Double standards were on wide display Saturday after a Lexington, Virginia restaurant owner's Friday evening refusal to serve White House Press Secretary Sarah Huckabee Sanders. The Sanders incident has garnered a great deal of press attention, apparently because of the way she reacted to the incident on Twitter.
The Washington Post's 1,300-word story by Avi Selk and Sarah Murray on the incident betrayed its reporters' sympathies with the establishment's owner, Stephanie Wilkinson.
Sanders and seven others attempted to dine at the Red Hen Restaurant. Wilkinson quietly asked Sanders — and only Sanders — to leave:
Wilkinson, in essence, said, "You should leave, but the rest of your party can stay." How (not) classy. One wonders how the owner managed to resist vetting the other Sanders party members' political views, employment, and degree of affiliation with the Trump administration. But the Post duo actually let the owner claim she had a pattern of "keeping politics off the menu":
She knew Lexington, population 7,000, had voted overwhelmingly against Trump in a county that voted overwhelmingly for him. She knew the community was deeply divided over such issues as Confederate flags. She knew, she said, that her restaurant and its half-dozen servers and cooks had managed to stay in business for 10 years by keeping politics off the menu.
She felt Sanders worked "in the service of an 'inhumane and unethical' administration."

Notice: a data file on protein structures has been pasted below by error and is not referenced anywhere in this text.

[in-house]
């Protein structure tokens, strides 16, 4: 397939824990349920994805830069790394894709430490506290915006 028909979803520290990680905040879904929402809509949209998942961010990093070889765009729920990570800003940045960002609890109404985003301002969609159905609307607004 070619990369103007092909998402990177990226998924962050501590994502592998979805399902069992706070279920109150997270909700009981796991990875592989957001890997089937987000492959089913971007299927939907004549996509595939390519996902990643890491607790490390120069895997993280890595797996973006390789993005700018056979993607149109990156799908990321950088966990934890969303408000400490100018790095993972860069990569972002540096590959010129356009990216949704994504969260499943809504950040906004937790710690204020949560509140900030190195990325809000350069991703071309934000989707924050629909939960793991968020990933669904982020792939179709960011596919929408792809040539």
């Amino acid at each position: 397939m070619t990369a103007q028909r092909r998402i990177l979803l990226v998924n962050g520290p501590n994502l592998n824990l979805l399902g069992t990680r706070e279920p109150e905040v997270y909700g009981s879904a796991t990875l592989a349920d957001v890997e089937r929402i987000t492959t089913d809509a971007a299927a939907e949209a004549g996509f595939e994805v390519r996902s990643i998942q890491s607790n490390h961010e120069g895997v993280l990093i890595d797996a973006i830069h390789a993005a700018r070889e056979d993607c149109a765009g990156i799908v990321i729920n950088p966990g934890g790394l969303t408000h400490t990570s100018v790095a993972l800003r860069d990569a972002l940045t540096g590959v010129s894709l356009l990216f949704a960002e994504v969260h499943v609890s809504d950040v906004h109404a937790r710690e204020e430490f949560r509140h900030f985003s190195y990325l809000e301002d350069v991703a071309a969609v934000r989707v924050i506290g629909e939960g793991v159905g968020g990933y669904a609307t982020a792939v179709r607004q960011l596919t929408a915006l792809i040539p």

One restaurant employee quickly posted about what had happened on social media. Note how the account of both the poster and the separate person who tweeted it differs from the owner's:
As the Post reported, Wilkinson wanted Sanders to leave, but said everyone else could stay. (The "86" on the whiteboard image above is industry code for "Do Not Serve.")
Sanders' Saturday morning tweet on the incident was remarkably civil. In a civil world, it would be seen as delivering a strong public rebuke to Stephanie Wilkinson and her staff:
But we're not in a civil world:
- "Blue check" responders on Twitter, including and several media members, are condemning Sanders for naming the restaurant, even though the incident and the restaurant's name were identified on social media hours earlier.
- Others, including including former Hillary Clinton campaign spokesperson Jesse Ferguson, are comparing the incident to a Colorado baker's refusal, affirmed as within the scope of First Amendment free-expression rights by a recent Supreme Court decision, to bake and design a custom cake for a same-sex wedding. But Sanders didn't insist on being served, even though the Post reports that the kitchen staff were already busy preparing her party's orders. She also hasn't run and won't be running to a "civil rights" commission demanding that the Red Hen be fined out of existence or shut down.
- CNN's Andrew Kaczynski — who, along with his network, was exposed for "doxxing" (i.e., exposing personal information about) private citizens who have supported Trump in some way — complained that conservatives who supposedly "celebrated" when a Virginia bakery refused to host a 2012 campaign stop by then-Vice President Joe Biden are being hypocritical by now supporting Sanders. How a refusal to throw your business's support behind a candidate during a political campaign compares to refusing to serve a White House press secretary a meal during her off-hours is a complete mystery.
- Playboy's Brian Karem, whose emotional rants and inappropriate questions at press briefings have defined rudeness, responded to Sanders' tweet by whining that she hasn't delivered "respect ... in the WH briefing room."
Cross-posted at BizzyBlog.com.